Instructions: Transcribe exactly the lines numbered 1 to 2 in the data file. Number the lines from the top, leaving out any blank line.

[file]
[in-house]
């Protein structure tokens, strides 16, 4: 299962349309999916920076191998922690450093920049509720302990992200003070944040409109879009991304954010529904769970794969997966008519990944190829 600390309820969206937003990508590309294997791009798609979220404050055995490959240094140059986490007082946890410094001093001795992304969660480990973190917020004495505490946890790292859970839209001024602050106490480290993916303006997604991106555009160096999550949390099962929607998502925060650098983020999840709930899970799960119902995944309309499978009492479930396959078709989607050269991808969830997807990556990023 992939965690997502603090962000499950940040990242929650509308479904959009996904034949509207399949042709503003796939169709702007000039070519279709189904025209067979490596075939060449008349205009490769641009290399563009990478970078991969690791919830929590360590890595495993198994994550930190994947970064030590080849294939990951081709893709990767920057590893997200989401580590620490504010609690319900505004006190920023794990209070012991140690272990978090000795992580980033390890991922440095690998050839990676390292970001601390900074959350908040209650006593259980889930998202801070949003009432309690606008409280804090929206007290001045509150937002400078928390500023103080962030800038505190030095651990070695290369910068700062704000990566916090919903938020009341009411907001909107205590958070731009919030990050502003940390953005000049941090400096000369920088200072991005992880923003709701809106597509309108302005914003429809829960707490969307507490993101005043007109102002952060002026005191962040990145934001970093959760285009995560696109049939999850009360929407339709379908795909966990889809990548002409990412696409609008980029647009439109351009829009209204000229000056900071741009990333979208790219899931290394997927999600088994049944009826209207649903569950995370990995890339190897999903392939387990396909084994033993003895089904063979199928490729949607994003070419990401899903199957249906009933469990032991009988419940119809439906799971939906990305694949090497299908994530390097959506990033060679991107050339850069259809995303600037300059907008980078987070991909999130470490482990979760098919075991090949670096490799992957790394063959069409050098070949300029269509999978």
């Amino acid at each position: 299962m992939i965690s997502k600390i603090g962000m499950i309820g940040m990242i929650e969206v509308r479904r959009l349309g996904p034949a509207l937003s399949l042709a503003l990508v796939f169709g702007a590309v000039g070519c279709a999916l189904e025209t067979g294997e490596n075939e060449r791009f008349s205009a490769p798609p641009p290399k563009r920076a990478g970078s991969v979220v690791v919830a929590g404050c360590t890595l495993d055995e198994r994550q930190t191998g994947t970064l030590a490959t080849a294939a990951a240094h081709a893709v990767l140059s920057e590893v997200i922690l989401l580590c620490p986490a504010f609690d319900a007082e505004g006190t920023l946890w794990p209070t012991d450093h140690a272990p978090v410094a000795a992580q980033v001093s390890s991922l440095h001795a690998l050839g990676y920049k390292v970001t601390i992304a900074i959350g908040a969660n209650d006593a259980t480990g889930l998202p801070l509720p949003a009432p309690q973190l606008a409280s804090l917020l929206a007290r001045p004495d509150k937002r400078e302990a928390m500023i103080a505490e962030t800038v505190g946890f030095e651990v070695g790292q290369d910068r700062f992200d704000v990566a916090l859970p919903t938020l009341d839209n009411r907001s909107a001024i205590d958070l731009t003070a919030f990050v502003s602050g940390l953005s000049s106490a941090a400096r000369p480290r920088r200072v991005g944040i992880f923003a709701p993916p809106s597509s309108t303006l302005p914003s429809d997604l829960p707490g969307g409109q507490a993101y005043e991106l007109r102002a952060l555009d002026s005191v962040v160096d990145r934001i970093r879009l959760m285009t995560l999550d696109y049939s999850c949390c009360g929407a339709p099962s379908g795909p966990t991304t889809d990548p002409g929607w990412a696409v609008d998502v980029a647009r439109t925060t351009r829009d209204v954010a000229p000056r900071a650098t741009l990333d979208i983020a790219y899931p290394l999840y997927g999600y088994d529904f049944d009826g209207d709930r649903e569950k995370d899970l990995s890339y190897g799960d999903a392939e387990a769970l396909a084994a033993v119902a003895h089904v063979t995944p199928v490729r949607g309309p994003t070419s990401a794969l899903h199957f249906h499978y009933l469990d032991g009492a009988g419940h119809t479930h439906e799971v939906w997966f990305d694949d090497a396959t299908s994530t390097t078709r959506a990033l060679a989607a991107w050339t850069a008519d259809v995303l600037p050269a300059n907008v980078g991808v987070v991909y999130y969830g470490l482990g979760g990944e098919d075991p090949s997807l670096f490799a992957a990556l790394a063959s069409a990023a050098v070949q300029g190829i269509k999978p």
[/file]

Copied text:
[in-house]
């Protein structure tokens, strides 16, 4: 299962349309999916920076191998922690450093920049509720302990992200003070944040409109879009991304954010529904769970794969997966008519990944190829 600390309820969206937003990508590309294997791009798609979220404050055995490959240094140059986490007082946890410094001093001795992304969660480990973190917020004495505490946890790292859970839209001024602050106490480290993916303006997604991106555009160096999550949390099962929607998502925060650098983020999840709930899970799960119902995944309309499978009492479930396959078709989607050269991808969830997807990556990023 992939965690997502603090962000499950940040990242929650509308479904959009996904034949509207399949042709503003796939169709702007000039070519279709189904025209067979490596075939060449008349205009490769641009290399563009990478970078991969690791919830929590360590890595495993198994994550930190994947970064030590080849294939990951081709893709990767920057590893997200989401580590620490504010609690319900505004006190920023794990209070012991140690272990978090000795992580980033390890991922440095690998050839990676390292970001601390900074959350908040209650006593259980889930998202801070949003009432309690606008409280804090929206007290001045509150937002400078928390500023103080962030800038505190030095651990070695290369910068700062704000990566916090919903938020009341009411907001909107205590958070731009919030990050502003940390953005000049941090400096000369920088200072991005992880923003709701809106597509309108302005914003429809829960707490969307507490993101005043007109102002952060002026005191962040990145934001970093959760285009995560696109049939999850009360929407339709379908795909966990889809990548002409990412696409609008980029647009439109351009829009209204000229000056900071741009990333979208790219899931290394997927999600088994049944009826209207649903569950995370990995890339190897999903392939387990396909084994033993003895089904063979199928490729949607994003070419990401899903199957249906009933469990032991009988419940119809439906799971939906990305694949090497299908994530390097959506990033060679991107050339850069259809995303600037300059907008980078987070991909999130470490482990979760098919075991090949670096490799992957790394063959069409050098070949300029269509999978």